Microsoft's Phil Spencer argues that consoles could and should be upgradable, just like a PC.
Microsoft has been making big pushes recently to unify both Windows PC and Xbox One gaming. At an event last week, Head of Xbox Phil Spencer said the company is aiming to align its Windows 10 and Xbox One development activities under the internal "Universal Windows Platform" while offering backwards compatibility for many Xbox 360 games, now playable on Xbox One. But that's not all: Spencer's vision for the future includes an Xbox with upgradable hardware, just like a PC, meaning that gamers will be able to incrementally upgrade their console throughout its lifespan.
"We see on other platforms whether it be mobile or PC that you get a continuous innovation that you rarely see on console," he said. "Consoles lock the hardware and the software platforms together at the beginning of the generation. Then you ride the generation out for seven or so years, while other ecosystems are getting better, faster, stronger. And then you wait for the next big step function."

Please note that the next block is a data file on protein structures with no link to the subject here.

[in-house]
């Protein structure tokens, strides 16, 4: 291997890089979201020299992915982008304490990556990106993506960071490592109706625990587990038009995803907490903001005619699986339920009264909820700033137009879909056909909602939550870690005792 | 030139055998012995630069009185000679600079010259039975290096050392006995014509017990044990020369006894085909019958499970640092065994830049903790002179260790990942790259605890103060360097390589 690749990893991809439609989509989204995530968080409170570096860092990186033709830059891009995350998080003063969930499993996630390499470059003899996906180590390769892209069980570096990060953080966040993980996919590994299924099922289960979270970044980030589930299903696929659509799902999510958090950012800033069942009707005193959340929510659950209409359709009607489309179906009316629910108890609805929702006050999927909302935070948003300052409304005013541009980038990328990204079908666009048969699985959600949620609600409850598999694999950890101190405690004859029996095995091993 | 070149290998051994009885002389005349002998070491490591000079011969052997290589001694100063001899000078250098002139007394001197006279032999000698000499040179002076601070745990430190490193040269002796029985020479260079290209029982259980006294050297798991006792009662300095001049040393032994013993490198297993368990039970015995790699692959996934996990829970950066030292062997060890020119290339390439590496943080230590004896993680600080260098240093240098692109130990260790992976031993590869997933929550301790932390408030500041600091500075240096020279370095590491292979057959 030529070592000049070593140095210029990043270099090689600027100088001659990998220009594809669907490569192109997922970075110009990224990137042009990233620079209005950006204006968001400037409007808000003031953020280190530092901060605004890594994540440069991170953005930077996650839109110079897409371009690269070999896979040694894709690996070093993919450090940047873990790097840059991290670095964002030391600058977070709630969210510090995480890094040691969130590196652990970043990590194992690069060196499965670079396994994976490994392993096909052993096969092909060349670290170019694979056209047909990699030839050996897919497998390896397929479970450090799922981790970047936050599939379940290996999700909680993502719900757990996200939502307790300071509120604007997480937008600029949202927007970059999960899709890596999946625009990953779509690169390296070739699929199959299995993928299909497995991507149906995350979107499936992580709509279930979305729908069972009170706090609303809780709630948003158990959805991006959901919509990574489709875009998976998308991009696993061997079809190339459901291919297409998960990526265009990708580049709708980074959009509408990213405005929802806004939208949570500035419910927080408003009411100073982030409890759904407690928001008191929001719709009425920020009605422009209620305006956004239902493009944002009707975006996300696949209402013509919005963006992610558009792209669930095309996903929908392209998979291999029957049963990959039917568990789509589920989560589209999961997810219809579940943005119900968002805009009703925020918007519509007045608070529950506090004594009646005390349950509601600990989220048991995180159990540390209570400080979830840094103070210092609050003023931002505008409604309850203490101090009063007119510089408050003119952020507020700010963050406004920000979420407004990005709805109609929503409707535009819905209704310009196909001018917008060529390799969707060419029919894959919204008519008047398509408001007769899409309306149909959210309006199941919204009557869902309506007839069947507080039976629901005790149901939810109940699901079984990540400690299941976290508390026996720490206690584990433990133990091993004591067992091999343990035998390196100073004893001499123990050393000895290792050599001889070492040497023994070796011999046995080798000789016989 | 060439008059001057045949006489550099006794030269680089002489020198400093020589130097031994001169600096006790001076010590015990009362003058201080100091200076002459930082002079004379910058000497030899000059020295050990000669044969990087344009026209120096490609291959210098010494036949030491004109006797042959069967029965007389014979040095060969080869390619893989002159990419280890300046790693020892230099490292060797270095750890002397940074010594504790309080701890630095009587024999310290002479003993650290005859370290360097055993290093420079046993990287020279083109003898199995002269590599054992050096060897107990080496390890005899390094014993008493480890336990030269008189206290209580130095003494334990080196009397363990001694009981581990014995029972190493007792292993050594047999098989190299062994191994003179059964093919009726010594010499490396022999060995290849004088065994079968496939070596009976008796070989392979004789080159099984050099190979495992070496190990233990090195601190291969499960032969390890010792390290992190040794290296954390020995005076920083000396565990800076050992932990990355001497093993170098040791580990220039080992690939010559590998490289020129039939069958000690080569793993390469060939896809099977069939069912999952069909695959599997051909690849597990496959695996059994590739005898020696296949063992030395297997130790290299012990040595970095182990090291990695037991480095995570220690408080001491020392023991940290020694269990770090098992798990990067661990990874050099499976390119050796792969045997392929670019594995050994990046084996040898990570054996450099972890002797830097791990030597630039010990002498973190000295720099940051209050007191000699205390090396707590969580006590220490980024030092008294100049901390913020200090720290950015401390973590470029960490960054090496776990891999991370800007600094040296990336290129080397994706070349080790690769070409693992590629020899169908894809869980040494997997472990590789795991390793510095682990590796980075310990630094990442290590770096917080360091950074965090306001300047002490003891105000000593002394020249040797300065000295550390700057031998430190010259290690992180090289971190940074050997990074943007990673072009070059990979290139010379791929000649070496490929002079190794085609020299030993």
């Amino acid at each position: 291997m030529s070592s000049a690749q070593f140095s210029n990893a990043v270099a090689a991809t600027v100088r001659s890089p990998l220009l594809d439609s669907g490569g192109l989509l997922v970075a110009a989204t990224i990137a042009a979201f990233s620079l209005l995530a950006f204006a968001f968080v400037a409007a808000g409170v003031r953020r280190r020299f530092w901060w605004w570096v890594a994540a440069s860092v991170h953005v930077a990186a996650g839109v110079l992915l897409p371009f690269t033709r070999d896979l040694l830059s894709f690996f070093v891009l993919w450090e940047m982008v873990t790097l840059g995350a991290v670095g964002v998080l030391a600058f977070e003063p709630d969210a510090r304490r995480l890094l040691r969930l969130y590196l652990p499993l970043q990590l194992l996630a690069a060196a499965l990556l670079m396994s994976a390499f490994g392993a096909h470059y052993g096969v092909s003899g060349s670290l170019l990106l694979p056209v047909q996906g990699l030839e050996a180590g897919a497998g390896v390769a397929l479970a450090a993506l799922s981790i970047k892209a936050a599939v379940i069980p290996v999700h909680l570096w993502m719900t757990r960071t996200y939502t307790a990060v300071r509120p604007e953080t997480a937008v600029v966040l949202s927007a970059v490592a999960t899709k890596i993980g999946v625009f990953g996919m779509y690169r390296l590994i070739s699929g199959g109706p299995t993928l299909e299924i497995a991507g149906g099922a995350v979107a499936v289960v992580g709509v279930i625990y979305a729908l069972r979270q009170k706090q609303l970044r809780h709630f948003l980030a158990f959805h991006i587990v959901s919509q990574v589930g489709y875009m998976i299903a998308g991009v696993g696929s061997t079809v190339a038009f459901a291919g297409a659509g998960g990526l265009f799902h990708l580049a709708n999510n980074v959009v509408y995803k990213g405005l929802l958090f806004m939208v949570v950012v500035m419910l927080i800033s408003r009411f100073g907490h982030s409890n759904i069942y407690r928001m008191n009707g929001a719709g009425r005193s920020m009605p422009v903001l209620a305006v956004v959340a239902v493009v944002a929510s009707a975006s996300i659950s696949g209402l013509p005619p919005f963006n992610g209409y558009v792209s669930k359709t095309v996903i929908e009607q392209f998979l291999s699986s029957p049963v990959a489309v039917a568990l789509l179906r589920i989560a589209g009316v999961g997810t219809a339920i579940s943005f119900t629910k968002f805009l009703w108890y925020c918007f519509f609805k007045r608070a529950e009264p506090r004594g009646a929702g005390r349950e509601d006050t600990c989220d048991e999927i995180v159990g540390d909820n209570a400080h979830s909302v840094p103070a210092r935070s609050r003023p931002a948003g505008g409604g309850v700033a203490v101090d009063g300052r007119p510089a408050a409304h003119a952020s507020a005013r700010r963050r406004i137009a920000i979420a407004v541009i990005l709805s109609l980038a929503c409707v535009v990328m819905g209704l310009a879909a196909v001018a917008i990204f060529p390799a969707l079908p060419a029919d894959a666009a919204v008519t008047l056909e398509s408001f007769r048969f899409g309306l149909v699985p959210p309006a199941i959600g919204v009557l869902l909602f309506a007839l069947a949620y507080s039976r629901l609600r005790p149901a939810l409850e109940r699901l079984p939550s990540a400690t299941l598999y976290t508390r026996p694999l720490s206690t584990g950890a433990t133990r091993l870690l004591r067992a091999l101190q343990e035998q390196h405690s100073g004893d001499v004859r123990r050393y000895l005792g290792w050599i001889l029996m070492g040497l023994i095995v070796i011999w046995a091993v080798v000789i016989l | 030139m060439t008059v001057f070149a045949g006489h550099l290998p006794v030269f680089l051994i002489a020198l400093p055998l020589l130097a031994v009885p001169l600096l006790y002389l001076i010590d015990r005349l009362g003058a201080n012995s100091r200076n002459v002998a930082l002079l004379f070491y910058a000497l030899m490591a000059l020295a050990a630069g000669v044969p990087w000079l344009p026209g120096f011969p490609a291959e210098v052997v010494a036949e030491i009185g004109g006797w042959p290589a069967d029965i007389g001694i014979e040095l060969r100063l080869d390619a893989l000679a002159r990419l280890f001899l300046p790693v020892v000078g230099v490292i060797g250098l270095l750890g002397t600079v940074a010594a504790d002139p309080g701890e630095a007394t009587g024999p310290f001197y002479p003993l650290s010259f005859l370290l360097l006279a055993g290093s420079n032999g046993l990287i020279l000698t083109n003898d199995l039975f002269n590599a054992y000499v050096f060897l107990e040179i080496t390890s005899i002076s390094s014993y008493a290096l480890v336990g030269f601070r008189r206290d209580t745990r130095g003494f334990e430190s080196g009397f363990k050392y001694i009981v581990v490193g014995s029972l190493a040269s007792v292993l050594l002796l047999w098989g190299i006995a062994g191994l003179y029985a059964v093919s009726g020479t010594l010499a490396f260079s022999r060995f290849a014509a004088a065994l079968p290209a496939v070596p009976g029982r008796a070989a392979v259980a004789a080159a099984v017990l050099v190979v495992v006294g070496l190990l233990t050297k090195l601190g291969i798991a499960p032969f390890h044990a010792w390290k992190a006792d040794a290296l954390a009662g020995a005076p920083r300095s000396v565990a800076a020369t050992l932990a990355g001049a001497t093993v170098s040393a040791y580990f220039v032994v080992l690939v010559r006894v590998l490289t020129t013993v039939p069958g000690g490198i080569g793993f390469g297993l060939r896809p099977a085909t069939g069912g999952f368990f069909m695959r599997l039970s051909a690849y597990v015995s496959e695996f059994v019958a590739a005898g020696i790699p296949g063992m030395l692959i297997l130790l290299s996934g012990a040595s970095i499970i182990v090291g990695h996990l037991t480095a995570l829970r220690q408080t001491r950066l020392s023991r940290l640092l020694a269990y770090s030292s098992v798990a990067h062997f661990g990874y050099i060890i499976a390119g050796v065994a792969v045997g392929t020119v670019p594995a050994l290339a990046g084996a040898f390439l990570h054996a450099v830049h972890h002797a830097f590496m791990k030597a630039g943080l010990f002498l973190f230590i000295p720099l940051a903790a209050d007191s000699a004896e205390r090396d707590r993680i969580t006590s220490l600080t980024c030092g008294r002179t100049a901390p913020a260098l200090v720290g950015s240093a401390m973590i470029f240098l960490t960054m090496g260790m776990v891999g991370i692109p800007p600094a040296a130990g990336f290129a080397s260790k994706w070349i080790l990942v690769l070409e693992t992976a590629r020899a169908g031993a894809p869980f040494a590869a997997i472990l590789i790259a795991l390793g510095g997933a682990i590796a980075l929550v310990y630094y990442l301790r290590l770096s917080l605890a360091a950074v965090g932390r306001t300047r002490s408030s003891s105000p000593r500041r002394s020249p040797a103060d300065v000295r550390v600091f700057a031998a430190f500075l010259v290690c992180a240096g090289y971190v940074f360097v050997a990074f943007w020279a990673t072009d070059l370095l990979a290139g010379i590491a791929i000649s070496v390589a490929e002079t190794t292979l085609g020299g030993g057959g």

"I believe we will see more hardware innovation in the console space than we've ever seen," said Spencer, suggesting that Xbox One owners could be offered optional hardware upgrades in the future, thus finally putting an end to console generations.
"We can effectively feel a little bit more like we see on PC, where I can still go back and run my old Doom and Quake games that I used to play years ago but I can still see the best 4K games come out and my library is always with me. Hardware innovation continues while the software innovation is able to take advantage and I don't have to jump a generation and lose everything that I played on before."
As for the "why" behind this big move, in an interview with Polygon, Spencer stated "It used to be that when you bought your console you were way ahead of the price performance curve by so much, relative to a PC. But now PCs are inexpensive and your phones are getting more and more capable."
When you can build a PC that will out-perform both Sony and Microsoft's boxes for around $600... well, he isn't wrong!